“I think we made a very good tactical decision to force (the) Knicks to pay as much as they can,” Prokhorov said. “So it’s very good, it’s very interesting, it’s very competitive.”

It’s also going to continue to be the hottest topic in the league until Anthony makes a decision or until the trade deadline passes, whichever comes first.

One thing is clear, though, Anthony has not shut the door on any of his options yet. Why else would Prokhorov meet with him after making it clear that he would not?

Nets, Nuggets Will Never Be The Same

HANG TIME HEADQUARTERS – So all we need now is for someone in Denver to press the button on this three-team, mega-deal that will change franchises forever.

Our main man David Aldridge of TNT said it, and his word is bond around here.

Go ahead and do it already. Please rescue us all from another six weeks of speculation before the trade deadline.

But be warned Nuggets fans, things will never be the same again. You might climb out of this in a year or two and be a playoff team again. You might even be a legitimate contender some day. You just won’t have a charismatic star like Carmelo Anthony leading the charge anymore.

For franchises like the Los Angeles Lakers and Boston Celtics, there is always life after a big star departs or fades from the scene. When you are in the championship business for years and years, there is an in-house blueprint for moving on from one era to the next.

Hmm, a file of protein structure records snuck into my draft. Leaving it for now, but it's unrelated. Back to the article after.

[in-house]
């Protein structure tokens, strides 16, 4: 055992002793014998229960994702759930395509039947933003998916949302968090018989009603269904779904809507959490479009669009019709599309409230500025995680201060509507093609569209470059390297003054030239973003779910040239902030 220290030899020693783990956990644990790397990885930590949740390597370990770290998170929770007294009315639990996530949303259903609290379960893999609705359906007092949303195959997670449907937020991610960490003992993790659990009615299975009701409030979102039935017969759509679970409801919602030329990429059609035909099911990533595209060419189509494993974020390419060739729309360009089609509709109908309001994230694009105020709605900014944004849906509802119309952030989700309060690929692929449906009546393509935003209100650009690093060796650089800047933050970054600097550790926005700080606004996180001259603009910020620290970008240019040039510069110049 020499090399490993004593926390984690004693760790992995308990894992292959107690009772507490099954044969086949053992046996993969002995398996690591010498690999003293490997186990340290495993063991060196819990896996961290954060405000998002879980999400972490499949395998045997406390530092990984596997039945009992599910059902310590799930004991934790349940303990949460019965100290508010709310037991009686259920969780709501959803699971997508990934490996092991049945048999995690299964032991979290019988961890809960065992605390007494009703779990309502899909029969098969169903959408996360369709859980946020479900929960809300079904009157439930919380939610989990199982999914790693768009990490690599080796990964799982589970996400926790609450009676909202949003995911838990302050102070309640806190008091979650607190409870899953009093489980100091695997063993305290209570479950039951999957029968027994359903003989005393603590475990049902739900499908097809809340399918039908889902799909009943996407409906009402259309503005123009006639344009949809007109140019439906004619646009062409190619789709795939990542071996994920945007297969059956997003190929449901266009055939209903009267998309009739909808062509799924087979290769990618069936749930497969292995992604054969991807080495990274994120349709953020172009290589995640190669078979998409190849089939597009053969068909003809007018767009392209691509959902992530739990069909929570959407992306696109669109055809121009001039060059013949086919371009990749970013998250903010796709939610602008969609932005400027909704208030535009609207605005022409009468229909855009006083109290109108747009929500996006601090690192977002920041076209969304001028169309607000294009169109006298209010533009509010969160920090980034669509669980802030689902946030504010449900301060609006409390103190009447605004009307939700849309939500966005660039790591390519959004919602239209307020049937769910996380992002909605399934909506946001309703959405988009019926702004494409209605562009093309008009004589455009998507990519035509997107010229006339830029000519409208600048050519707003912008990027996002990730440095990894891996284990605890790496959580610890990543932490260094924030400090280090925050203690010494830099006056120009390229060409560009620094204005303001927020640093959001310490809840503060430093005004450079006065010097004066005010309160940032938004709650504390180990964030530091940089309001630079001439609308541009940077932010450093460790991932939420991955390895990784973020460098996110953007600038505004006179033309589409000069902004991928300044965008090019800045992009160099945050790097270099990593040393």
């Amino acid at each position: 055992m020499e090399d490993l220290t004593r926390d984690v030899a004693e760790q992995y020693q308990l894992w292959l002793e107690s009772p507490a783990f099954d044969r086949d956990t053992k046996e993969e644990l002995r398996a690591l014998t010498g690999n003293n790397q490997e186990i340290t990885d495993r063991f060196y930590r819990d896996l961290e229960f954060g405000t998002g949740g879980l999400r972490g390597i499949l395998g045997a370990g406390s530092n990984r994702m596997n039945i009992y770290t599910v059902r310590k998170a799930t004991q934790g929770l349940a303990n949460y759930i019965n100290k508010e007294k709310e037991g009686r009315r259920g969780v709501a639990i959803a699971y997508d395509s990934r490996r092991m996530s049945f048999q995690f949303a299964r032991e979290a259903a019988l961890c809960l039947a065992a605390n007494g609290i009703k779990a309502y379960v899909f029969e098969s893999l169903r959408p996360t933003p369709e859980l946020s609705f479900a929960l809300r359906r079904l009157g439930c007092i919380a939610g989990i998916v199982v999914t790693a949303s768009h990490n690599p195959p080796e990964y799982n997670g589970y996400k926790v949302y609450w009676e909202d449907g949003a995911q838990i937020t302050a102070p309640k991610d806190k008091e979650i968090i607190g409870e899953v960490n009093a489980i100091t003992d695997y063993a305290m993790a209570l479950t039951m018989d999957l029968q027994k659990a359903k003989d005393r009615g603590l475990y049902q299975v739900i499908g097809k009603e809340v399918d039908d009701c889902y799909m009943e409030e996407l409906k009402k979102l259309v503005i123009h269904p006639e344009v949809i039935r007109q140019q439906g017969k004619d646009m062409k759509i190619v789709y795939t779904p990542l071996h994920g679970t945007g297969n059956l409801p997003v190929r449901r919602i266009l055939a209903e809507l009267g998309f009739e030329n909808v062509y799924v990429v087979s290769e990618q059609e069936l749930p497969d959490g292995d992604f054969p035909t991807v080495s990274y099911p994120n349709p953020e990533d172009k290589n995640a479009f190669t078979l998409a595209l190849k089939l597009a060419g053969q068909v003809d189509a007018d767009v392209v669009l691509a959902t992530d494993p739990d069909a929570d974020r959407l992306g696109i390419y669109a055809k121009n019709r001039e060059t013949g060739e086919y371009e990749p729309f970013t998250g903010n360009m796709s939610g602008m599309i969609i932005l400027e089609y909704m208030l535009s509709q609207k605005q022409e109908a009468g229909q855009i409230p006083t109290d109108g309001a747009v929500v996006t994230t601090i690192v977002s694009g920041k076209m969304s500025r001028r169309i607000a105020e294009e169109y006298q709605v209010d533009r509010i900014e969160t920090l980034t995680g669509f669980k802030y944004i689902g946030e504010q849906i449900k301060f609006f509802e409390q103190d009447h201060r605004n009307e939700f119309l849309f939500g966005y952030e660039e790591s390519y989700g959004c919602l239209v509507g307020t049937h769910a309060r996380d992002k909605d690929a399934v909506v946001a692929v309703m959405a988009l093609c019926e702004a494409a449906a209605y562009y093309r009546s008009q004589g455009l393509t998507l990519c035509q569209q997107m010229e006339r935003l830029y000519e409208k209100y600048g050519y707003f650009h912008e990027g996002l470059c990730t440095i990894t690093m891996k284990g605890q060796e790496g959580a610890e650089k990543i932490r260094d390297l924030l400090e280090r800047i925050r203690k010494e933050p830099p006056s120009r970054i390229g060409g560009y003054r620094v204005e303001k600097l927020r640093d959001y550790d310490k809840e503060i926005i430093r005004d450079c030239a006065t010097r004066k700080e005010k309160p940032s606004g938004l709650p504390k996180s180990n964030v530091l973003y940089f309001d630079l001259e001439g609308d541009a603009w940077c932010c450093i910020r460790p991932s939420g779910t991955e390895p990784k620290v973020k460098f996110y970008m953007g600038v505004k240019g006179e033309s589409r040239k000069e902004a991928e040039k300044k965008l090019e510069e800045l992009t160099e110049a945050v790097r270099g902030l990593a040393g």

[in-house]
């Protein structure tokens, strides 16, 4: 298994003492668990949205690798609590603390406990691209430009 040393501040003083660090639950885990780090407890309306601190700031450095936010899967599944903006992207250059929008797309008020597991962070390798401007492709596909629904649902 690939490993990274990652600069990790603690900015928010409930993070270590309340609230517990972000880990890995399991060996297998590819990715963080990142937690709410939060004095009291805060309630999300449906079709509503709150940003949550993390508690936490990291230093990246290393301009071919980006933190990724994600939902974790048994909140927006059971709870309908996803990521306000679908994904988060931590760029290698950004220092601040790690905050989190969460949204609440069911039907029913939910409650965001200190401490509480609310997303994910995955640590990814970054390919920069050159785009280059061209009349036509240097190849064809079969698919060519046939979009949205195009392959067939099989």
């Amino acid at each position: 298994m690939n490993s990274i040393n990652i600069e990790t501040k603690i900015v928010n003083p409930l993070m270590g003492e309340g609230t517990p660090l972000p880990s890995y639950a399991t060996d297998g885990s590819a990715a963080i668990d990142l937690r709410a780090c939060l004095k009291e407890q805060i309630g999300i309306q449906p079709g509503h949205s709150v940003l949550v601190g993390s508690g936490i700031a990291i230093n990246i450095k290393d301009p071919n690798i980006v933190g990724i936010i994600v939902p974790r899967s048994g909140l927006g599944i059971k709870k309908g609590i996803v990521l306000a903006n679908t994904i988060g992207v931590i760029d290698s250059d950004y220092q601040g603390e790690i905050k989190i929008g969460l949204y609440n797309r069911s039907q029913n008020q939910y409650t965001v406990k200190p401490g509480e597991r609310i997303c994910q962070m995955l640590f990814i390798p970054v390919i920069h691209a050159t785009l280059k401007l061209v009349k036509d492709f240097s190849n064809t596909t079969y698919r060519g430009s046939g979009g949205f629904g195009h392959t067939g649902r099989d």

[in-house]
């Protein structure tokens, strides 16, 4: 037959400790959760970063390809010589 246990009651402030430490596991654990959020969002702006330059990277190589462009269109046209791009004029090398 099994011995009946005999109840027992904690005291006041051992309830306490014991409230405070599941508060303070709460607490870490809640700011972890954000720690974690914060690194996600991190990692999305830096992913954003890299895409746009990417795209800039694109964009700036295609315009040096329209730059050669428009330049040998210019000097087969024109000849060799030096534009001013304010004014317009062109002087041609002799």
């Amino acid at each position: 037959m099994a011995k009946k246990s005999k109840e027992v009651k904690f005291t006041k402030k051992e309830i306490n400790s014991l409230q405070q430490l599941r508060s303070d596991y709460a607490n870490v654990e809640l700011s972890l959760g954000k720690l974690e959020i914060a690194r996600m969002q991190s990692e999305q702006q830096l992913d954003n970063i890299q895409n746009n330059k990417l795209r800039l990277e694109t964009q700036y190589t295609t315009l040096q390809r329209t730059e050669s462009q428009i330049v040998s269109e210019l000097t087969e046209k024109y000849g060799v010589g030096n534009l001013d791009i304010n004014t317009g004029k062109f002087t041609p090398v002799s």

In Denver, there is only the great unknown that awaits.

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Rondo’s Ridiculous Roll

Posted by Sekou Smith

SALT LAKE CITY – Just because we packed up all our goods from the hideout and headed to see the Western Conference semifinals doesn’t mean we’re ignoring what’s going on in the East.

And how could anyone miss what Rajon Rondo did to the Cleveland Cavaliers Sunday afternoon in Boston?

Rondo’s 29 points, 18 rebounds and 13 assists was a singularly amazing performance in itself (in case you haven’t heard, Oscar Robertson and Wilt Chamberlain are the only other players that have put up numbers like that in a playoff game), but it brought up and interesting topic for a small group of us that huddled up for a later dinner after the game.